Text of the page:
Leaving your passport, a spare bank car, and some cash locked up in your hotel or hostel locker/safety deposit box is something I would highly recommend. Pick pocketing is probably the thing you are most at risk of all over Brazil and so you need to spread your valuables out along your person, and make sure you don’t carry everything out with you – especially at night. Secondly, if you can I would try and make sure your arrival/departure times in Brazil are during daylight hours. In ANY city you have a much higher chance of getting robbed after it gets dark.

The main emergency services numbers in Brazil are as follows;

190 – Military Police

191 – Federal Highway Police

192 – Ambulance

193 – Fire Fighters

194 – Federal Police

197 – Civil Police

What is the best area in Rio to be based?

Given that the World Cup final will be held in Rio de Janeiro, I imagine of any place in Brazil, it is this city which people will probably want to know most about. In my personal opinion Botafogo is a really good neighbourhood to be based in. The reasons for this are;

A) It is the neighbourhood ajoining Copacabana (where most people want to be) yet is a bit cheaper than its neighbour in most respects.

B) It’s actually closer to the city centre and both International & Domestic airports than Copacabana is.

C) It’s on the main bus route for both the International & Domestic airports.

D) It’s still within close distance to all the main tourist attractions such as the Christ Redeemer statue.

E) It’s less touristy than Copacabana or Ipanema but is still quite central.

F) It has its own wee beach that (mid-week) is often empty.

However, if you look at a map of Rio de Janeiro and look at the coastline neighbourhoods from the city centre to Ipanema, pretty much any neighbourhood in between those two districts on the coast is usually ok. The further out from the city you get and the more inland you go, the more you move into or towards the favelas… This is something you should keep in mind when booking accommodation.

How do I get to other cities in Brazil in the cheapest way?

South America does not have a comprehensive rail system like we do in Europe so you only real options for long distance public transportation in Brazil are travel by bus or by plane. Naturally taking a bus is cheaper but takes a lot longer. However, depending on where you’re travelling to, with Brazil being so large, you may still want to take a flight even if it is much more expensive?

Brazil is usually the kind of place you can just rock up to the bus station in and book on the day, however, during the World Cup it’s probably a better idea to book ahead for any long distance travel for football matches. Busca Onibus is a good site for checking bus timetables for all the main routes throughout the country and also tells you which companies run which buses (so you can then go and book them.)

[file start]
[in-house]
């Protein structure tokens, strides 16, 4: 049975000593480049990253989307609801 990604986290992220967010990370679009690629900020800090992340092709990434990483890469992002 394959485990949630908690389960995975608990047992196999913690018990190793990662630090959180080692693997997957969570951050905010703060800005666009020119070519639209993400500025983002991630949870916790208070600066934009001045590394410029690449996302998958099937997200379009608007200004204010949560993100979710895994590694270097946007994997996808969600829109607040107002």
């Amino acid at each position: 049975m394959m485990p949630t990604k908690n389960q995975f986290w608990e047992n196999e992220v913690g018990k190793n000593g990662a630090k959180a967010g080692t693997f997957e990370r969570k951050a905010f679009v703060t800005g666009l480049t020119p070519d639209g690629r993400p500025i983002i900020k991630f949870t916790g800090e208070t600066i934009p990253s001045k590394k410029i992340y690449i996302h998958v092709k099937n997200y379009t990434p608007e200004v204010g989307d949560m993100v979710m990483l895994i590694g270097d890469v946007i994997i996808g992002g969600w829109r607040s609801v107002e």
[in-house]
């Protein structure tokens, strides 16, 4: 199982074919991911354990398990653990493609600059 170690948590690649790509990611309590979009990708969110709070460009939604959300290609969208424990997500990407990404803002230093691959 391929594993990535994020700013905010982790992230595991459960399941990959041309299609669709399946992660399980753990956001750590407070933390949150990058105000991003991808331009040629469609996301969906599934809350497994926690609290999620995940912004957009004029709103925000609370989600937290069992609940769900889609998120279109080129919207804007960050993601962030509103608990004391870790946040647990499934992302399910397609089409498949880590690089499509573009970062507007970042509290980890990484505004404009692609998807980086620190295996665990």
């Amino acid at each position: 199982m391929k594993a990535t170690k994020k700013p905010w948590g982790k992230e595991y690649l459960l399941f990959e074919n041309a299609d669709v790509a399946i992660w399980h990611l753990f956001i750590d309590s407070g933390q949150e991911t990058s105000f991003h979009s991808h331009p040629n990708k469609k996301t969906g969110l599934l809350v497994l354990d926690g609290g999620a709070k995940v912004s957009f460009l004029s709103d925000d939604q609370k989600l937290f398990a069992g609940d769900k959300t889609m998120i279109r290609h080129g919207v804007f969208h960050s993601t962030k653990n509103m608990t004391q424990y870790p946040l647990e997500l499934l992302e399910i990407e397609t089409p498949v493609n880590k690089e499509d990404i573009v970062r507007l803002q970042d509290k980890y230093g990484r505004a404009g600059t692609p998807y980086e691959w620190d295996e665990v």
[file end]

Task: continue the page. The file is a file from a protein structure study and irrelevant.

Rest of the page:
As far as domestic air travel is concerned you may find that most of the cheap fares are purely reserved for Brazilian nationals (hence why most budget travellers here go by long distance bus). The main airlines for domestic travel include TAM, Gol, Avianca, and Azul. As a general rule I usually find that Avianca has the cheapest domestic flights in South America so I usually check them first, but as soon as you cross an international border with them flight prices will go up greatly (so I’d only look to use them domestically within countries if you can.)

How do I get tickets to the football matches?

The only place I would ever recommend buying World Cup tickets from is the official Fifa.com website where you will have to register and apply. The first come first serve basis of the next sales phase commences on 12th March at 12pm CET and finishes on 1st April at 12pm CET.

– If you require any more information in regards to travelling in Brazil during the World Cup 2014 then you may wish to check out the official Brazilian tourism board site. Alternatively, a recent article I wrote titled 10 Reasons Why Rio de Janeiro is Awesome may also be of interest!

3 Responses to “A World Cup Guide to Brazil”

  1. Claire says:

    Nice informative article! Seems like getting TO Brazil is going to be the expensive thing!

  2. Stephen says:

    Great Info! I am not going to make the world cup, but am hoping to make the Olympics!

  3. Rachel says:

    I believe there’s no dangerous place when you know how to take care of yourself, and I do agree with spreading the money with all of your friends when you travel. Have all of your money changed before you visit the country, because if you do it there, chances are you’d be a target by hungry eyes always on the lookout.